# L3_10 - ESI 6314 Deterministic Methods in Operations...

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1/1 ESI 6314 Deterministic Methods in Operations Research Lecture Notes 3 (cont.) University of Florida Department of Industrial and Systems Engineering / REEF

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2/1 A simple example Giapetto’s, Inc., manufactures wooden soldiers and trains. Each soldier built: Sells for \$27 and uses \$10 worth of raw materials. Increases Giapetto’s variable labor/overhead costs by \$14. Requires 2 hours of finishing labor. Requires 1 hour of carpentry labor. Each train built: Sells for \$21 and uses \$9 worth of raw materials. Increases Giapetto’s variable labor/overhead costs by \$10. Requires 1 hour of finishing labor. Requires 1 hour of carpentry labor.
3/1 A simple example Each week Giapetto can obtain: All needed raw material. Only 100 finishing hours. Only 80 carpentry hours. Also: Demand for the trains is unlimited. At most 40 soldiers are bought each week. Giapetto’s objective is to maximize weekly profit (revenues - expenses). Formulate a mathematical model that can be used to maximize the weekly profit.

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4/1 A simple example Decision variables : x 1 = number of soldiers produced each week x 2 = number of trains produced each week Objective function : Note that in this example fixed costs do not depend upon the the values of x 1 or x 2 . Weekly profit = weekly revenue - weekly raw material costs - the weekly variable costs = (27 x 1 + 21 x 2 ) - (10 x 1 + 9 x 2 ) - (14 x 1 + 10 x 2 ) = 3 x 1 + 2 x 2
5/1 A simple example Thus, Giapetto’s objective is to choose x 1 and x 2 to maximize 3 x 1 + 2 x 2 . We use the variable z to denote the objective function value of any LP. Giapetto’s objective function is: Maximize z = 3 x 1 + 2 x 2 “Maximize” will be abbreviated by max and “minimize” by min . The coefficient of an objective function variable is called an objective function coefficient.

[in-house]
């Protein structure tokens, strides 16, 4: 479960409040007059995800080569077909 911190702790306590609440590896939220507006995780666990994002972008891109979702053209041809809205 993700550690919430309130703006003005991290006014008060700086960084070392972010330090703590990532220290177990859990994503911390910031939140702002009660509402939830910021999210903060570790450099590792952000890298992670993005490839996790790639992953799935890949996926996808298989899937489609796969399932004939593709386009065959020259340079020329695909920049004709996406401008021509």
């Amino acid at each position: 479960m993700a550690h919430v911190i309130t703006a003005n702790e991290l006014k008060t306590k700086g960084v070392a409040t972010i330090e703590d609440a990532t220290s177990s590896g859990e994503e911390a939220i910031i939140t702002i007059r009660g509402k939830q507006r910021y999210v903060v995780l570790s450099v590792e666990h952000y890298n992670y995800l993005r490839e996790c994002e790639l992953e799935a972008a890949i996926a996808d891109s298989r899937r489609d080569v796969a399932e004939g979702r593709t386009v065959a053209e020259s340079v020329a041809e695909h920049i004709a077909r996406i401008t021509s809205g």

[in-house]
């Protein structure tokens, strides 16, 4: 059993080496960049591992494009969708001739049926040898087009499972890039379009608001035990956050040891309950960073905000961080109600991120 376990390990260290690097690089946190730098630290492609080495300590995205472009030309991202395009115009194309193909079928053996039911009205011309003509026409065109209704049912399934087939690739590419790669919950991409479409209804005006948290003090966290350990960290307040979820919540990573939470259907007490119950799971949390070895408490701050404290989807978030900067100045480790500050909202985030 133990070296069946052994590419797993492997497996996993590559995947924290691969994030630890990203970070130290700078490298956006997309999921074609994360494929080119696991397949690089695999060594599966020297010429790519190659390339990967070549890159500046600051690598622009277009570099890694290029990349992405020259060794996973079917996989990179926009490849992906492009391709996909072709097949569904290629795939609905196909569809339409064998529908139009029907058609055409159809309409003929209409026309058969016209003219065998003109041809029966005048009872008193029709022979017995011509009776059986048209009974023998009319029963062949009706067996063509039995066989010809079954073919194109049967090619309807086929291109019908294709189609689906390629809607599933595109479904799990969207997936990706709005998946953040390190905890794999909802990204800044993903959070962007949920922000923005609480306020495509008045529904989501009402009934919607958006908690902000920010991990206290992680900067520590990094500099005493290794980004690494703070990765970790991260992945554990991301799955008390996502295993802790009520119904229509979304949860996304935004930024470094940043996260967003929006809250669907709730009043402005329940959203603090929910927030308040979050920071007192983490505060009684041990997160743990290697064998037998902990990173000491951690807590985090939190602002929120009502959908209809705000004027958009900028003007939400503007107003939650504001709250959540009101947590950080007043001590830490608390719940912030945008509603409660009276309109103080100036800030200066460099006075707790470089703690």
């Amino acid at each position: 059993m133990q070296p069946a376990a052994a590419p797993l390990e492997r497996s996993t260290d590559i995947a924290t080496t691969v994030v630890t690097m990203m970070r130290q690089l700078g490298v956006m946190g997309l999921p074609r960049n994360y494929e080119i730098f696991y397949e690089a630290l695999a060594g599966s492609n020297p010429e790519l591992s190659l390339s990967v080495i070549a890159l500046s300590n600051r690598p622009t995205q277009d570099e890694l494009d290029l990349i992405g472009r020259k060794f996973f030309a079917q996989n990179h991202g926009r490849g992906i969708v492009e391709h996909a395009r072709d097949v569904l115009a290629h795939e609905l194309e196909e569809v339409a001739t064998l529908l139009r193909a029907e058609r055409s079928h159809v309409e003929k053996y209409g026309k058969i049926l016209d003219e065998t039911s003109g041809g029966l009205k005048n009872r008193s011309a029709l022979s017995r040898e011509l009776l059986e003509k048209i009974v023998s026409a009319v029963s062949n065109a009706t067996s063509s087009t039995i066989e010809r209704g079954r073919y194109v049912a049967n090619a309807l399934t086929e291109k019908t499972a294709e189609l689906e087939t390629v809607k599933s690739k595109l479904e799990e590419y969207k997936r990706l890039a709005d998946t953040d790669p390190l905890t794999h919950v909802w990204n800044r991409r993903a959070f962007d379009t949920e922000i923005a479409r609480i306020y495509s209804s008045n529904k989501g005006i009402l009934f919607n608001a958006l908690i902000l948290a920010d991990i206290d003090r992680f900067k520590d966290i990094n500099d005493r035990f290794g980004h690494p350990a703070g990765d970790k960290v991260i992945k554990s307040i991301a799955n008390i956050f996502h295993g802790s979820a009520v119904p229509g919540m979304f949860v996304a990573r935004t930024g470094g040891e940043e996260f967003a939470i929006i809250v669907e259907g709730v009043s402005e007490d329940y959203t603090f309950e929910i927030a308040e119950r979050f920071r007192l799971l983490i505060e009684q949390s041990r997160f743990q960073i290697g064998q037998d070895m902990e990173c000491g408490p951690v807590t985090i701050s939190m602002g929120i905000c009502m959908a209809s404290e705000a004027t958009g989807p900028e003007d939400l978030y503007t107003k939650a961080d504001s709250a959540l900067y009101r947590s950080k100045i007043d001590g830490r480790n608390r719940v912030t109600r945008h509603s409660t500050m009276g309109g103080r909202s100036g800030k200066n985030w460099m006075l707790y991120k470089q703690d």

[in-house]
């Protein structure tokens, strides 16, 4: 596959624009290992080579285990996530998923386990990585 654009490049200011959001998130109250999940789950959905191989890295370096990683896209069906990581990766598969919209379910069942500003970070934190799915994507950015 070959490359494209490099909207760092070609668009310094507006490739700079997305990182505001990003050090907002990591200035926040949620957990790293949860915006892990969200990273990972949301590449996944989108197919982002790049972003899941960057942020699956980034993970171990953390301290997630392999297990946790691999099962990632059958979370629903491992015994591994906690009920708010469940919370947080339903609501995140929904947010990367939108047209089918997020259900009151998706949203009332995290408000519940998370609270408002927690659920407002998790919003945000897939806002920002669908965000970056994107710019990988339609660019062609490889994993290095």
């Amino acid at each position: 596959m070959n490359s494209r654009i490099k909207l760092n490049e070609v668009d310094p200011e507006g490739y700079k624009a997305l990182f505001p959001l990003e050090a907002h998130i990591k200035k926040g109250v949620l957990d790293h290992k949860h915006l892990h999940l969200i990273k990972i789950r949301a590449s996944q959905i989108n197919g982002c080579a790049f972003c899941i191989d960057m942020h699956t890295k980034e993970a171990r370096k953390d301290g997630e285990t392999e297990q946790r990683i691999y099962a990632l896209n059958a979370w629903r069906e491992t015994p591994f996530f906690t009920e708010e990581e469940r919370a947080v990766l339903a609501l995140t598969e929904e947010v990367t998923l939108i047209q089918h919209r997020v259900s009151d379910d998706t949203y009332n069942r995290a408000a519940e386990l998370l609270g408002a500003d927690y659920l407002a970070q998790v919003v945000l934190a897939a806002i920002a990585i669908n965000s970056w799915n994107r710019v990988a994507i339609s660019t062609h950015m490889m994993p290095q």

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6/1 A simple example Constraints : As x 1 and x 2 increase, Giapetto’s objective function grows larger. However, the values of x 1 and x 2 are limited by the following three restrictions (called constraints): Constraint 1 : Each week, no more than 100 hours of finishing time may be used. Constraint 2 : Each week, no more than 80 hours of carpentry time may be used. Constraint 3 : Because of limited demand, at most 40 soldiers should be produced. These three constraints can be expressed mathematically by the following equations: Constraint 1 : 2 x 1 + x 2 100 Constraint 2 : x 1 + x 2 80 Constraint 3 : x 1 40
7/1 A simple example The coefficients of the constraints are often called the technological coefficients . The number on the right-hand side of the constraint is called the constraint’s right-hand side (or rhs). Sign Restrictions To complete the formulation of a linear programming problem, the following question must be answered for each decision variable: Can the decision variable only assume nonnegative values, or is the decision variable allowed to assume both positive and negative values?

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